- Green Flag (Start Button): This is used to fire up the code and see the result on the preview panel.
- Red Dot (Stop Button): This is used to stop the code execution.
What Are the Building Components of Scratch?
In order to create Scratch projects, we will have to understand three building components of Scratch programming language. The three building components of Scratch are as follows:
- Coding Blocks
Let us understand the building components of Scratch programming to begin creating Scratch projects
Sprites in Scratch Programming
Sprites are the key objects (images) that are programmed in Scratch. Sprites can range from animals, people, objects, and things like sports, music, food, and fashion. Scratch has a rich library of inbuilt sprites which come attached with a set of code blocks. For example, a drum kit sprite can be used to play different levels of bass, high tom, and low tom.
You can also edit an existing sprite, import one from your drive, or make a new one using the costume editor.
Backdrops in Scratch Programming
Backdrops are creative backgrounds that you can use for your game or story. You can choose from an existing backdrop, paint a new one, or upload from an existing file on your computer or drive. When a backdrop is added to a scratch project, it appears on the stage.
Scratch has tonnes of in-built backdrops across categories such as fantasy, sports, outdoors, indoors, space, underwater, patterns and much more.
Code Blocks in Scratch Programming
Code blocks are used to perform actions on sprites in a game or story. Scratch provides code blocks such as motion blocks, which can be used to set a sprite into motion, or sound blocks, which can be used to add sound effects to a sprite, or event blocks, which are used to define when the code is run.
Code blocks can be used by dragging them into your project to create a script.
A collection of code blocks that interlock with each other to perform a certain action or story or game is called a script. Let us look at the coding blocks one by one:
1. Motion Blocks
These are used to move the sprite on the stage. Let us look a some of the popular motion blocks
Move steps block: this block is used to move the sprite by a finite number of steps
Turn degrees blocks: these are used to turn the sprite by a specified angle in a clockwise or anti-clockwise direction
Go to block: is used to move the sprite to a specific position on the stage
Glide secs to blocks: is used to move the sprite to a specific position using a gliding movement
If on edge, bounce block: This is one of the most popular motion blocks used in game design. If the sprite hits any of the edges on the stage it will bounce back onto the stage.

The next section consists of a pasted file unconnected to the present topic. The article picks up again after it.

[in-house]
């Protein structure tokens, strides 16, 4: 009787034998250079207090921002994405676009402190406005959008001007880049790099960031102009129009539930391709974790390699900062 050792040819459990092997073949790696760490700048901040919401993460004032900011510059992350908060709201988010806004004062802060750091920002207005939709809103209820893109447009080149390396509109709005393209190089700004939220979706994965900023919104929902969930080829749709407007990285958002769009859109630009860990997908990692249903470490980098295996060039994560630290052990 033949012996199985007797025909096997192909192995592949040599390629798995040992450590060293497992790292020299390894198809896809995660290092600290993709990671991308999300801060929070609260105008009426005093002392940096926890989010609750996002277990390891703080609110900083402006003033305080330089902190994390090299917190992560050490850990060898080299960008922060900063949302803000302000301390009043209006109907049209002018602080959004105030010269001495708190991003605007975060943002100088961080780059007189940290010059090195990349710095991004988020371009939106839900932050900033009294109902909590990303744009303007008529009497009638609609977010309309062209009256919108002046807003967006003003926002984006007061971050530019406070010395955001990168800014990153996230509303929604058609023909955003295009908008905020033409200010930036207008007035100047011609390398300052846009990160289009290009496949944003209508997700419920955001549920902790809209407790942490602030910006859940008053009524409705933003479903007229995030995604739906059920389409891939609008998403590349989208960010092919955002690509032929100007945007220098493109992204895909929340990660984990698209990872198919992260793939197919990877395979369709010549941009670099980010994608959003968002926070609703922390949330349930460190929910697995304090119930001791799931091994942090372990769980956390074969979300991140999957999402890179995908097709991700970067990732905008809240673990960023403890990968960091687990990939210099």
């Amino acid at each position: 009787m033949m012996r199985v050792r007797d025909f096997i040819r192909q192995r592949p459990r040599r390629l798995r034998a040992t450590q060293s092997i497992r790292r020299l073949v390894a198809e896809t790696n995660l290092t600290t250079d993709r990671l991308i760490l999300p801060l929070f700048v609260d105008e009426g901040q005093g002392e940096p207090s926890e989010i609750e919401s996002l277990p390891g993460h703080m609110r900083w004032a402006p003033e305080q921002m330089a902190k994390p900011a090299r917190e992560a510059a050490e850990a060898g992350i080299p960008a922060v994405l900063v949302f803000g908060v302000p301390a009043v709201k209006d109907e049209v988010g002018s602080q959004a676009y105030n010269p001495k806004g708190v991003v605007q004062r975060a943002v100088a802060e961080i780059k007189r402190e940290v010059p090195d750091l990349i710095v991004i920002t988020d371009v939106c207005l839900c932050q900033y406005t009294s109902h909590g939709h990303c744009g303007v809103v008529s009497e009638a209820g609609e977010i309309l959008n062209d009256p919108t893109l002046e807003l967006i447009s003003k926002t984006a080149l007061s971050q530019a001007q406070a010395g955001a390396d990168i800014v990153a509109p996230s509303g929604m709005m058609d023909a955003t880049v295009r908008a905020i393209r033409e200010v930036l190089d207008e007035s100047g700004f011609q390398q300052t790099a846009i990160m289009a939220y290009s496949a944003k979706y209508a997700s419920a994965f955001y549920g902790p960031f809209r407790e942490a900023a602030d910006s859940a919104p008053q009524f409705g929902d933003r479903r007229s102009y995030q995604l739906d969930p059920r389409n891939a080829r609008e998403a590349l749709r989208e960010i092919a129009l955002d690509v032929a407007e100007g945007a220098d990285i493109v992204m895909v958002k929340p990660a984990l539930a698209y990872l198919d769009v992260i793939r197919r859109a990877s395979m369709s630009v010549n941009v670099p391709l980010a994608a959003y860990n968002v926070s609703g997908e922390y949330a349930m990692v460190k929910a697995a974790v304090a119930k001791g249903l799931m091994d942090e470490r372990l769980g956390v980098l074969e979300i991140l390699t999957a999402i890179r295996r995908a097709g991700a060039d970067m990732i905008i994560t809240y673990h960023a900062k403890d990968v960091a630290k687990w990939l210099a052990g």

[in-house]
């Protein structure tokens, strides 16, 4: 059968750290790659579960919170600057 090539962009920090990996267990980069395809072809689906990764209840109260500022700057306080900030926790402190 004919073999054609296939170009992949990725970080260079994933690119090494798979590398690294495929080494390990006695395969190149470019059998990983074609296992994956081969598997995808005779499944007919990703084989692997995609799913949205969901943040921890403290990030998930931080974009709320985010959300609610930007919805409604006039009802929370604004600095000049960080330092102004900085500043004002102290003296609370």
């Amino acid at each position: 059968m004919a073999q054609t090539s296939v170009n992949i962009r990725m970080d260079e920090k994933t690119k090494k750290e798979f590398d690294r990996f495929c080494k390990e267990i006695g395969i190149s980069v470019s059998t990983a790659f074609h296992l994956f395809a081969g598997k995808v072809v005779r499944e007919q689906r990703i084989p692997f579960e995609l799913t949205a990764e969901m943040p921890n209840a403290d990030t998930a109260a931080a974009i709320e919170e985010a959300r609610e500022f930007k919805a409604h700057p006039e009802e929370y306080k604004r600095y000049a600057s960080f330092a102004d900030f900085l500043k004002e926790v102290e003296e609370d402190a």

2. Looks Blocks
These are used to define how the sprite ad background will look. Let’s look at some of the popular looks blocks
Say & think blocks: Say blocks can be used to represent speech by sprites
Switch costume block: This is used to change the costume of a sprite. This block comes in very handy to denote the motion of a sprite such as a bird flapping its wings where each costume can be defined as a stage of motion in the bird’s flight
Change effect by block: This block is used to change the color, brightness, or pixelation of the sprite
3. Sound Blocks
These are used to add sound effects to a sprite e.g.
Play sound block: will play selected sound example a “magic spell” sound until done
Change pitch effect block: is used to change the pitch by specified points
Set volume to X% block: is used to set the sound effect volume to the desired level
4. Events Blocks
Events blocks are used to define the triggers when the script should run. All the other blocks will have no meaning till an event block is used to define when a script is to be run
Some examples of events and associated blocks are as below
When the green flag clicked block
When the X key is pressed block
When the backdrop switches to block
Broadcast message and wait for block
5. Control Blocks
These are the logic blocks of Scratch allowing power over when and how the script is run e.g.
Repeat block: is used to define that the code within the repeat block will run a specified number of times (10 times in the example below)
If then else block: This is a conditional block and is used to perform a certain action only if the required condition is met or else perform the alternative action defined under the else block
Wait until block: This is a pause block in Scratch programming. It can be used to pause code execution for a defined time period or until a certain condition is met